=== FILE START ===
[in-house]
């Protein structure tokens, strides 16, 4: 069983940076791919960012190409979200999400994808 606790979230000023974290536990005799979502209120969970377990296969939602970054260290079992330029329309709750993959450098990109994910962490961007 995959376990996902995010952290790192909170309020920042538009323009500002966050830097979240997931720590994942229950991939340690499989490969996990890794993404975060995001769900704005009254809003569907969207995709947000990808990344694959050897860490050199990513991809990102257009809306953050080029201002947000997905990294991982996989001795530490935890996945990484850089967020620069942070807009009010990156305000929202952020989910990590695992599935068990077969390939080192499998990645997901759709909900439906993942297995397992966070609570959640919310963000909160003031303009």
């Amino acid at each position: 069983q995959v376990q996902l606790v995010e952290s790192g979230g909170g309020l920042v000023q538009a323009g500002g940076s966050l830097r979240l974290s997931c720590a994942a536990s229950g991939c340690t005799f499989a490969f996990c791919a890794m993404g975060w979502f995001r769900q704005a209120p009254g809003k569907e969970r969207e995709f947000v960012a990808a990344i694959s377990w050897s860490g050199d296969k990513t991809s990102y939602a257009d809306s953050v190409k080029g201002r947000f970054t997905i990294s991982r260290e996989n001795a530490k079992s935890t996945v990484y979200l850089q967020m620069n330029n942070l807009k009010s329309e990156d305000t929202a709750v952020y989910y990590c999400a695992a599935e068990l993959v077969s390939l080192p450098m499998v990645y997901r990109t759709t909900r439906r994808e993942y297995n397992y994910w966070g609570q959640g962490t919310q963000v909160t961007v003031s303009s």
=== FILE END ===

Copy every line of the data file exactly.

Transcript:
[in-house]
């Protein structure tokens, strides 16, 4: 069983940076791919960012190409979200999400994808 606790979230000023974290536990005799979502209120969970377990296969939602970054260290079992330029329309709750993959450098990109994910962490961007 995959376990996902995010952290790192909170309020920042538009323009500002966050830097979240997931720590994942229950991939340690499989490969996990890794993404975060995001769900704005009254809003569907969207995709947000990808990344694959050897860490050199990513991809990102257009809306953050080029201002947000997905990294991982996989001795530490935890996945990484850089967020620069942070807009009010990156305000929202952020989910990590695992599935068990077969390939080192499998990645997901759709909900439906993942297995397992966070609570959640919310963000909160003031303009």
């Amino acid at each position: 069983q995959v376990q996902l606790v995010e952290s790192g979230g909170g309020l920042v000023q538009a323009g500002g940076s966050l830097r979240l974290s997931c720590a994942a536990s229950g991939c340690t005799f499989a490969f996990c791919a890794m993404g975060w979502f995001r769900q704005a209120p009254g809003k569907e969970r969207e995709f947000v960012a990808a990344i694959s377990w050897s860490g050199d296969k990513t991809s990102y939602a257009d809306s953050v190409k080029g201002r947000f970054t997905i990294s991982r260290e996989n001795a530490k079992s935890t996945v990484y979200l850089q967020m620069n330029n942070l807009k009010s329309e990156d305000t929202a709750v952020y989910y990590c999400a695992a599935e068990l993959v077969s390939l080192p450098m499998v990645y997901r990109t759709t909900r439906r994808e993942y297995n397992y994910w966070g609570q959640g962490t919310q963000v909160t961007v003031s303009s």